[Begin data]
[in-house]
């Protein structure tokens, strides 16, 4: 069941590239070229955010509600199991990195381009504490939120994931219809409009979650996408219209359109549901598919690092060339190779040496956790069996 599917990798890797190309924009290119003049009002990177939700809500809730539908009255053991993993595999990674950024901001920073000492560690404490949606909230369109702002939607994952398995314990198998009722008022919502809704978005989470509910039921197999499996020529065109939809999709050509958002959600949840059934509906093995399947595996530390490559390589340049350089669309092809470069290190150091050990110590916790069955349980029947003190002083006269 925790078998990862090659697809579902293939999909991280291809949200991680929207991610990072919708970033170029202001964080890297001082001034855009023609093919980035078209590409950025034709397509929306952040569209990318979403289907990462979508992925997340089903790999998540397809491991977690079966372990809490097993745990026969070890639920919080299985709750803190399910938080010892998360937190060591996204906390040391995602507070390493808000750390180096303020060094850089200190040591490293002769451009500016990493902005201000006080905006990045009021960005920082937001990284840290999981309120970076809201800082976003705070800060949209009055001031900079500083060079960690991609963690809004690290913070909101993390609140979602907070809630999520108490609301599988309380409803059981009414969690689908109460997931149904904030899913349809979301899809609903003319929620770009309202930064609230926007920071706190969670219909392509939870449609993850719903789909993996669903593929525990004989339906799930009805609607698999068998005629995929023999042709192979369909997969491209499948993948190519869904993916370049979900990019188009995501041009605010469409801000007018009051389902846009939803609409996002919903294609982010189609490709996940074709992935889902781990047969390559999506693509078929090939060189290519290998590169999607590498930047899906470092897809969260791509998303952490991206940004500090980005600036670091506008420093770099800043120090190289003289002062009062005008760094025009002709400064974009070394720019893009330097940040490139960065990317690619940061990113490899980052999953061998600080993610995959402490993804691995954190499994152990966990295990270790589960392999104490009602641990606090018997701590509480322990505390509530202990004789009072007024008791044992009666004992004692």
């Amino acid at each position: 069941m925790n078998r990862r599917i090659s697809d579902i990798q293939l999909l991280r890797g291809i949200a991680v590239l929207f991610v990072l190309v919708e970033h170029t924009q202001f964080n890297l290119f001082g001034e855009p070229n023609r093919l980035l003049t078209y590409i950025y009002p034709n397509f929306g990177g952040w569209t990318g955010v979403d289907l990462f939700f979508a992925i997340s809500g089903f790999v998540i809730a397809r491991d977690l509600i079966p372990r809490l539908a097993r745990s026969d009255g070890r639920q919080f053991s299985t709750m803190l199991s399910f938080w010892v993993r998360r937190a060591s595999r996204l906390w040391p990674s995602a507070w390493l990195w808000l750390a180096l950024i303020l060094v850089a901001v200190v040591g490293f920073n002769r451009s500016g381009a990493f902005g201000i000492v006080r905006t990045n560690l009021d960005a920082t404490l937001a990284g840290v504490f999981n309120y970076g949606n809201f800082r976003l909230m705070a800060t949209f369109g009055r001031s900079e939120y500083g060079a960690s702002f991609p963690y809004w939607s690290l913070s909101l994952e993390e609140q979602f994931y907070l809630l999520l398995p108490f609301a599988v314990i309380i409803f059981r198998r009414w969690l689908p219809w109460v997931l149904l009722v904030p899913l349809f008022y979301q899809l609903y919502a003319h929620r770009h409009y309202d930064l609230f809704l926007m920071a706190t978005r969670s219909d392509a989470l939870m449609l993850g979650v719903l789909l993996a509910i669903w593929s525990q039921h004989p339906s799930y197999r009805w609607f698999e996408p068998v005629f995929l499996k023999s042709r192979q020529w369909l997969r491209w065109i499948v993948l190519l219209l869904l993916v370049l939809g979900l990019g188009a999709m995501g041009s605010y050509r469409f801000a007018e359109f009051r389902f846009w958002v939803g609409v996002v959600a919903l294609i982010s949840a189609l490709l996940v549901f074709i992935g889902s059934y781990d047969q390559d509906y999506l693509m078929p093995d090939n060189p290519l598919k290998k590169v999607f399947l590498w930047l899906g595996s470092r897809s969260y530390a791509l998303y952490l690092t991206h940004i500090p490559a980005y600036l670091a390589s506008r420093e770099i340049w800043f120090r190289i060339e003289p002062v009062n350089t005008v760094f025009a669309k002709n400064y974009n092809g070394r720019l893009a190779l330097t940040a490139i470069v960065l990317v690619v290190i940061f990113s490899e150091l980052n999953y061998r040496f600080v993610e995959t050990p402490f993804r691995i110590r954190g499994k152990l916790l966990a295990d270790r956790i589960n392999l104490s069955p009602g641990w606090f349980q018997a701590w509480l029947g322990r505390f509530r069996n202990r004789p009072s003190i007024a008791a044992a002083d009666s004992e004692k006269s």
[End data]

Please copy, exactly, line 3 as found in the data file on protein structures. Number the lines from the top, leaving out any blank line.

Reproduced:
């Amino acid at each position: 069941m925790n078998r990862r599917i090659s697809d579902i990798q293939l999909l991280r890797g291809i949200a991680v590239l929207f991610v990072l190309v919708e970033h170029t924009q202001f964080n890297l290119f001082g001034e855009p070229n023609r093919l980035l003049t078209y590409i950025y009002p034709n397509f929306g990177g952040w569209t990318g955010v979403d289907l990462f939700f979508a992925i997340s809500g089903f790999v998540i809730a397809r491991d977690l509600i079966p372990r809490l539908a097993r745990s026969d009255g070890r639920q919080f053991s299985t709750m803190l199991s399910f938080w010892v993993r998360r937190a060591s595999r996204l906390w040391p990674s995602a507070w390493l990195w808000l750390a180096l950024i303020l060094v850089a901001v200190v040591g490293f920073n002769r451009s500016g381009a990493f902005g201000i000492v006080r905006t990045n560690l009021d960005a920082t404490l937001a990284g840290v504490f999981n309120y970076g949606n809201f800082r976003l909230m705070a800060t949209f369109g009055r001031s900079e939120y500083g060079a960690s702002f991609p963690y809004w939607s690290l913070s909101l994952e993390e609140q979602f994931y907070l809630l999520l398995p108490f609301a599988v314990i309380i409803f059981r198998r009414w969690l689908p219809w109460v997931l149904l009722v904030p899913l349809f008022y979301q899809l609903y919502a003319h929620r770009h409009y309202d930064l609230f809704l926007m920071a706190t978005r969670s219909d392509a989470l939870m449609l993850g979650v719903l789909l993996a509910i669903w593929s525990q039921h004989p339906s799930y197999r009805w609607f698999e996408p068998v005629f995929l499996k023999s042709r192979q020529w369909l997969r491209w065109i499948v993948l190519l219209l869904l993916v370049l939809g979900l990019g188009a999709m995501g041009s605010y050509r469409f801000a007018e359109f009051r389902f846009w958002v939803g609409v996002v959600a919903l294609i982010s949840a189609l490709l996940v549901f074709i992935g889902s059934y781990d047969q390559d509906y999506l693509m078929p093995d090939n060189p290519l598919k290998k590169v999607f399947l590498w930047l899906g595996s470092r897809s969260y530390a791509l998303y952490l690092t991206h940004i500090p490559a980005y600036l670091a390589s506008r420093e770099i340049w800043f120090r190289i060339e003289p002062v009062n350089t005008v760094f025009a669309k002709n400064y974009n092809g070394r720019l893009a190779l330097t940040a490139i470069v960065l990317v690619v290190i940061f990113s490899e150091l980052n999953y061998r040496f600080v993610e995959t050990p402490f993804r691995i110590r954190g499994k152990l916790l966990a295990d270790r956790i589960n392999l104490s069955p009602g641990w606090f349980q018997a701590w509480l029947g322990r505390f509530r069996n202990r004789p009072s003190i007024a008791a044992a002083d009666s004992e004692k006269s």